Don’t just look at Brazil, Germany and Italy as title contenders. Watch out for Nigeria, Yugoslavia and Romania, too.
The World Cup draw in Marseille, France, on Thursday has all the usual big names and former champions. But the field also includes some once-unknown teams that could upset the balance of power from June 10-July 12.
Defending champion Brazil appears even stronger than in 1994. And Germany, eliminated in the quarterfinals three years ago, rebounded to win the European Championship last year. But South America has produced a champion just once when the tournament was played in Europe, when Brazil won in Sweden in 1958.
“Brazilians are good, but when it gets cold, they start getting homesick,” Argentina defender Roberto Sensini said.
France hopes playing at home will help it reach the final for the first time. With an automatic berth, coach Aime Jacquet shuttled in many players during recent exhibition games.
“We lacked imagination and spontaneity,” Jacquet said after a 2-1 win over Scotland this month. “I have traumatized the team.”
Italy, which lost to Brazil in the 1994 final, just made it this time, beating Russia in a playoff for the final European spot.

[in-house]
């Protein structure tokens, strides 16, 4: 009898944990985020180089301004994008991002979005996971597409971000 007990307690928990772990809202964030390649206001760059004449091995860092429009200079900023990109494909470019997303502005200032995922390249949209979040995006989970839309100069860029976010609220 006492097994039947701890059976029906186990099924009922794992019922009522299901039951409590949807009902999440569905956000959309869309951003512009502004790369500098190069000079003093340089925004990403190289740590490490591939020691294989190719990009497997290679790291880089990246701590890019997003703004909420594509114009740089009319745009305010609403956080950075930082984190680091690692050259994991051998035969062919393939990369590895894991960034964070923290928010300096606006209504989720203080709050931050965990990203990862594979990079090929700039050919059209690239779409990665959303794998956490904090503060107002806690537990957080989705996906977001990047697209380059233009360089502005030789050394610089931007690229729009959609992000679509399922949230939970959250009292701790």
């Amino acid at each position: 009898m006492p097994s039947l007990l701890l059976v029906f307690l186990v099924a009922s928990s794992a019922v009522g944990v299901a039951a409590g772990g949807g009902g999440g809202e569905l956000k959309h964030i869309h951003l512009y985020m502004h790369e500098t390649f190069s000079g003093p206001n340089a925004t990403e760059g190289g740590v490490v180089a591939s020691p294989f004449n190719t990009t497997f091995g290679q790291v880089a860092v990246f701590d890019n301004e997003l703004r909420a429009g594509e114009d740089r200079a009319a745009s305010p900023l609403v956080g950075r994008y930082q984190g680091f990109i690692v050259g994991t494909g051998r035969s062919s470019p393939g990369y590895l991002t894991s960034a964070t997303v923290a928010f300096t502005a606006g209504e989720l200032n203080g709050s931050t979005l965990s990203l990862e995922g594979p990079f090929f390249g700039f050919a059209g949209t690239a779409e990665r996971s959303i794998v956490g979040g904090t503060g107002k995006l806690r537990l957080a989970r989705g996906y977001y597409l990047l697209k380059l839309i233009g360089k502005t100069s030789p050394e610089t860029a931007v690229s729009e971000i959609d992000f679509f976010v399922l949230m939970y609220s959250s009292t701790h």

The draw will divide the 32-team field into eight first-round groups, with two European nations in each of the seven groups and one in the eighth. Other continents can’t have more than one team in a group, meaning the United States can’t play Mexico or Jamaica in the first round.
With the field expanded from 24 to 32, only the top two teams in each group will advance to the second round.
At least three nations considered outsiders have decent chances to advance far.
Nigeria, which made its first appearance in ‘94 and nearly eliminated Italy in the second round, is the best bet from Africa. It won last year’s Olympic title.
Romania, which has never advanced as far as the quarterfinals, won nine of its 10 qualifying games and has the best record of the 32 teams.
Yugoslavia, banned from the last World Cup because of United Nations sanctions imposed during wars in Croatia and Bosnia, is another title contender.
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